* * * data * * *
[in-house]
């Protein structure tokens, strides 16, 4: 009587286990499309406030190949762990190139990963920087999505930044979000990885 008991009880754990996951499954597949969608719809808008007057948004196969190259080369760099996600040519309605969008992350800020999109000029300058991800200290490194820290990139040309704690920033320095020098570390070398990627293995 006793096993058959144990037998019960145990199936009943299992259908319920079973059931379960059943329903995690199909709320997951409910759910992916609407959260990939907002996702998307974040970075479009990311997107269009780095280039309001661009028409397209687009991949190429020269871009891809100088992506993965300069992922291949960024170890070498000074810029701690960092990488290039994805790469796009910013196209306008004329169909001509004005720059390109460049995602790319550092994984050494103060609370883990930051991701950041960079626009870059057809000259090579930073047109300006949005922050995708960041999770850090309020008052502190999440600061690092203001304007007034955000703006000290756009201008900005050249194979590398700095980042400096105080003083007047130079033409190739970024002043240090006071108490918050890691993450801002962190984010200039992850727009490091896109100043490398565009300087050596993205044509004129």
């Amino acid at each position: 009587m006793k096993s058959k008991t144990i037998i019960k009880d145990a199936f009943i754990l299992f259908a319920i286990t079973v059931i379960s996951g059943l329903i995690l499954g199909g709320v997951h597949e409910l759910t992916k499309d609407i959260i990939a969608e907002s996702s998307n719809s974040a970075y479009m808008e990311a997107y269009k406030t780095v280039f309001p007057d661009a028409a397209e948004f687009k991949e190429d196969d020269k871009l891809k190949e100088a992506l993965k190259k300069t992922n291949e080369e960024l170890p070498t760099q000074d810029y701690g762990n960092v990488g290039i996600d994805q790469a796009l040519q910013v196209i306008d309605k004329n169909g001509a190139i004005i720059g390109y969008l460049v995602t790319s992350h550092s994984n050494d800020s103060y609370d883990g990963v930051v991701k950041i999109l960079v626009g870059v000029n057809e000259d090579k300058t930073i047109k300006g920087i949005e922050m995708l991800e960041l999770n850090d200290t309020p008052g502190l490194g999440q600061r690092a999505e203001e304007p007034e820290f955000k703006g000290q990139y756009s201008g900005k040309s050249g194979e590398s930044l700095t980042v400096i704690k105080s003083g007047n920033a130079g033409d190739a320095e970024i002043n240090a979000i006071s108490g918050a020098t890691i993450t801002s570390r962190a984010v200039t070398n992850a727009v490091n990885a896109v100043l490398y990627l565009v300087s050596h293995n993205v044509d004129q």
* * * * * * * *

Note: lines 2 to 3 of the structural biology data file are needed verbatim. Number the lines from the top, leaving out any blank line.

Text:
């Protein structure tokens, strides 16, 4: 009587286990499309406030190949762990190139990963920087999505930044979000990885 008991009880754990996951499954597949969608719809808008007057948004196969190259080369760099996600040519309605969008992350800020999109000029300058991800200290490194820290990139040309704690920033320095020098570390070398990627293995 006793096993058959144990037998019960145990199936009943299992259908319920079973059931379960059943329903995690199909709320997951409910759910992916609407959260990939907002996702998307974040970075479009990311997107269009780095280039309001661009028409397209687009991949190429020269871009891809100088992506993965300069992922291949960024170890070498000074810029701690960092990488290039994805790469796009910013196209306008004329169909001509004005720059390109460049995602790319550092994984050494103060609370883990930051991701950041960079626009870059057809000259090579930073047109300006949005922050995708960041999770850090309020008052502190999440600061690092203001304007007034955000703006000290756009201008900005050249194979590398700095980042400096105080003083007047130079033409190739970024002043240090006071108490918050890691993450801002962190984010200039992850727009490091896109100043490398565009300087050596993205044509004129």
């Amino acid at each position: 009587m006793k096993s058959k008991t144990i037998i019960k009880d145990a199936f009943i754990l299992f259908a319920i286990t079973v059931i379960s996951g059943l329903i995690l499954g199909g709320v997951h597949e409910l759910t992916k499309d609407i959260i990939a969608e907002s996702s998307n719809s974040a970075y479009m808008e990311a997107y269009k406030t780095v280039f309001p007057d661009a028409a397209e948004f687009k991949e190429d196969d020269k871009l891809k190949e100088a992506l993965k190259k300069t992922n291949e080369e960024l170890p070498t760099q000074d810029y701690g762990n960092v990488g290039i996600d994805q790469a796009l040519q910013v196209i306008d309605k004329n169909g001509a190139i004005i720059g390109y969008l460049v995602t790319s992350h550092s994984n050494d800020s103060y609370d883990g990963v930051v991701k950041i999109l960079v626009g870059v000029n057809e000259d090579k300058t930073i047109k300006g920087i949005e922050m995708l991800e960041l999770n850090d200290t309020p008052g502190l490194g999440q600061r690092a999505e203001e304007p007034e820290f955000k703006g000290q990139y756009s201008g900005k040309s050249g194979e590398s930044l700095t980042v400096i704690k105080s003083g007047n920033a130079g033409d190739a320095e970024i002043n240090a979000i006071s108490g918050a020098t890691i993450t801002s570390r962190a984010v200039t070398n992850a727009v490091n990885a896109v100043l490398y990627l565009v300087s050596h293995n993205v044509d004129q």